The valley of Jumla, wow. The green rice fields, wow. Finally, Jumla airport, wow. Yet another page was added in my travel history. Here is the headline of the breaking news as I landed at the airport and stepped out of the chopper:
Dinesh Wagle Lands In Jumla
Jumla! Same Jumla that I was grown up hearing about: The famine-hit, mythically poor and hungry Jumla. One of the most backward regions in Nepal.
But it’s not the same Jumla anymore. It has a blacktopped airport, CDMA phone network (damn, I didn’t bring my brother’s CDMA cell phone that I would have provided me mobility. My GSM phone is already a dying piece of machine here.), improved chuloand solar panels in many houses in the vilages ( The electricity is rather unreliable). This Jumla even has a few girls wandering around the bazaar clad in tight Jeans and t-shirts! ‘Real’ juice is available at Rs. 20 (it’s Rs. 16 in Kathmandu). There is a TV cable company (I was shocked and didn’t believe at first), a FM station (a mild heart attack though I knew it was there), modest hotels and even a Nepali speaking French tourist with a guide and about a dozen porters. I learned that they were heading for Rara and Limi.
Just take a walk across Khalanga Bazaar, the district headquarter, you might stumble upon celebrities like world record holder high altitude marathon runner Hari Bahadur Rokaya who finds his name in the Guinness Book of World Records. I also met a few oldies who shared their fond memories of seeing off famous anthropologist Dor Bahadur Bista at Jumla Airport. (Bista, the writer of a widely quoted book, hasn’t been seen since the next day in Nepalgunj.) It was quite an experience while visiting Rokaya in his room. I plan to write an article just about him inside that room. I must thank him for lending me his raincoat. I am heading upward, over to the highlands and my umbrella might not be able to save me from heavy rains. He also offered me his company up to Danphe Lek (hill) tomorrow morning, about three hours of walk from here. I will go to his home early in the morning to see him training kids for different athletic games. I plan to take photos of the scene.
Today I sent a small report about MPs’ visit to Kathmandu that actually only mentioned the visit at the end of the article. It was more about the first ever transport strike (chakka jam) in Jumla! There is a transport strike in the highway that was inaugurated three months ago but hasn’t been opened for all vehicles yet because it’s still being constructed.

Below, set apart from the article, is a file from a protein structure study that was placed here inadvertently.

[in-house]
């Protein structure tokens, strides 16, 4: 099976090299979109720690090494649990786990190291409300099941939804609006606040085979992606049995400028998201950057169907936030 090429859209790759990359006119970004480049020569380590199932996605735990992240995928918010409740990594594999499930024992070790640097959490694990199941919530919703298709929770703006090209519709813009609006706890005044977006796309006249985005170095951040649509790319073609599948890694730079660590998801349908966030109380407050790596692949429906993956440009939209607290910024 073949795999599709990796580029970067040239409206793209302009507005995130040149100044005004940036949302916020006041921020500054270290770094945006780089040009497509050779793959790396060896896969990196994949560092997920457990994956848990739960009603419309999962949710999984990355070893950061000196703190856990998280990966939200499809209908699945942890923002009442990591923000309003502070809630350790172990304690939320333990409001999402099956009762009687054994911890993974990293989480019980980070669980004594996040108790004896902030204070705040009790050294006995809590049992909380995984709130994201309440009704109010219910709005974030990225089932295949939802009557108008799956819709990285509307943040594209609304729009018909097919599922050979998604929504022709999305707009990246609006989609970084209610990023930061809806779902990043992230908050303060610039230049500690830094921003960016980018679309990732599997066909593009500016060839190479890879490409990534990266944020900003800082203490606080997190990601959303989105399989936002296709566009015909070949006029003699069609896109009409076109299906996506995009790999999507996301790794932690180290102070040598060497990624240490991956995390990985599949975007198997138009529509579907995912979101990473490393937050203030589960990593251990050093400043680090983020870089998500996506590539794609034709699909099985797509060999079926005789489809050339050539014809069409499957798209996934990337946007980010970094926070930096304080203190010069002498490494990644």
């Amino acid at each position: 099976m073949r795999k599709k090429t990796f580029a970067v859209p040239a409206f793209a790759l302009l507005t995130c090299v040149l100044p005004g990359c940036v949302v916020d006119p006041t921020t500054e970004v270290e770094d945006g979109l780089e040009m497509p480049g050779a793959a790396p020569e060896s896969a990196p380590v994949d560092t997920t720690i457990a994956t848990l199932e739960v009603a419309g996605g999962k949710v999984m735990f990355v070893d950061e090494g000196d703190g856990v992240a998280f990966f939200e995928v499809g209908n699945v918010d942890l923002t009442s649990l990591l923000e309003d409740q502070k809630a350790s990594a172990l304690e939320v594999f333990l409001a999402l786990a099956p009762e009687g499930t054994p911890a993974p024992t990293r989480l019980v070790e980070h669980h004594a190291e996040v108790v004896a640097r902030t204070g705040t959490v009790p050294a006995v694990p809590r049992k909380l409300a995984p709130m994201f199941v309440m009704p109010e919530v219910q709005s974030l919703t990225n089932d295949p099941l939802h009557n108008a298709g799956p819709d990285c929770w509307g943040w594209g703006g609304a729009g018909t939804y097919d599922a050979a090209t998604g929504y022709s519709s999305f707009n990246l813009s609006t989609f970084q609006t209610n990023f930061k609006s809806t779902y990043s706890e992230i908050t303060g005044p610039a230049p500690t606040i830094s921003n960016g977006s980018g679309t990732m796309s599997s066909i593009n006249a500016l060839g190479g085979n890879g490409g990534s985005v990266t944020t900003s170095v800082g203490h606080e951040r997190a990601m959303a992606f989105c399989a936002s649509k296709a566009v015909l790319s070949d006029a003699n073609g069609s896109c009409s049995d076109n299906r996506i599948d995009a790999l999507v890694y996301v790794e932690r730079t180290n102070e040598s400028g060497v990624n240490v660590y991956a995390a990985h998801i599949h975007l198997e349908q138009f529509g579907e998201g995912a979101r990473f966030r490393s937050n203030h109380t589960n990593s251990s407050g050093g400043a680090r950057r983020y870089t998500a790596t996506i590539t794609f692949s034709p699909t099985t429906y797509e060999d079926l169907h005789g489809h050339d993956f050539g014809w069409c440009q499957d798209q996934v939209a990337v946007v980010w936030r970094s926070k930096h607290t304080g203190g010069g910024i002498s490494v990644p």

I visited a horticulture facility- an hour walk from the bazaar- with Nabaraj Shahi. The chief of the government-run firm offered us fresh apricot. Great taste though it was hard no to let flies entering mouth while eating the fruit.
In the evening, I visited Radio Karnali 105.2 Megahertz. Don’t read that dot between 5 and 2 as ‘point’, that’s ‘timko’, local word for ‘thoplo’. I talked to reporters including a girl Hari Devi Rokaya, 19, who has been working for the FM for the last three years. She also reports for BBC Nepali Service. She was full of energy and ambition to do something in journalism in this remote part of the country.
The food at the Snow Land Hotel in Jumla- especially the rice- was different than was I was used to with. Red and big. Very tasty. The rice of Jumla is famous. There are some places in Jumla that are probably the highest in the world to have grown rice. They say that even the rulers of Kathmandu in the early 19th and early 20th century used to receive rice from the area as tax. Stories say that people of Sinja, an area in Jumla, used to send a kilo of rice daily via post office as tax to Chandra Shumser, the then prime minister of Rana family that ruled Nepal for about 104 years till 1950. I was kind of surprised to see cauliflower in my dish though I learned latter that Jumla actually ‘exports’ vegetables to Surkhet, the nearest market hub that’s about five days walk away as the trucks have started ferrying goods from there. Thanks to the Karnali highway.
It’s about 21:52 PM, according to my cell phone that’s dying fast. I don’t have watch. Can I walk in the jungle alone? Wait a sec. The jug that I just used to pour water into a glass is ditto like the one I used to have in my home until recently. That had suddenly disappeared from my room. Didn’t know a jug could travel up to Jumla! Anyway, so many thoughts are coming in to my mind. That is perhaps because of the trip that I am undertaking tomorrow. It will be a lonely trip.
To sum up, today was quite a busy, fruitful and historic day. (Photos will be added later.)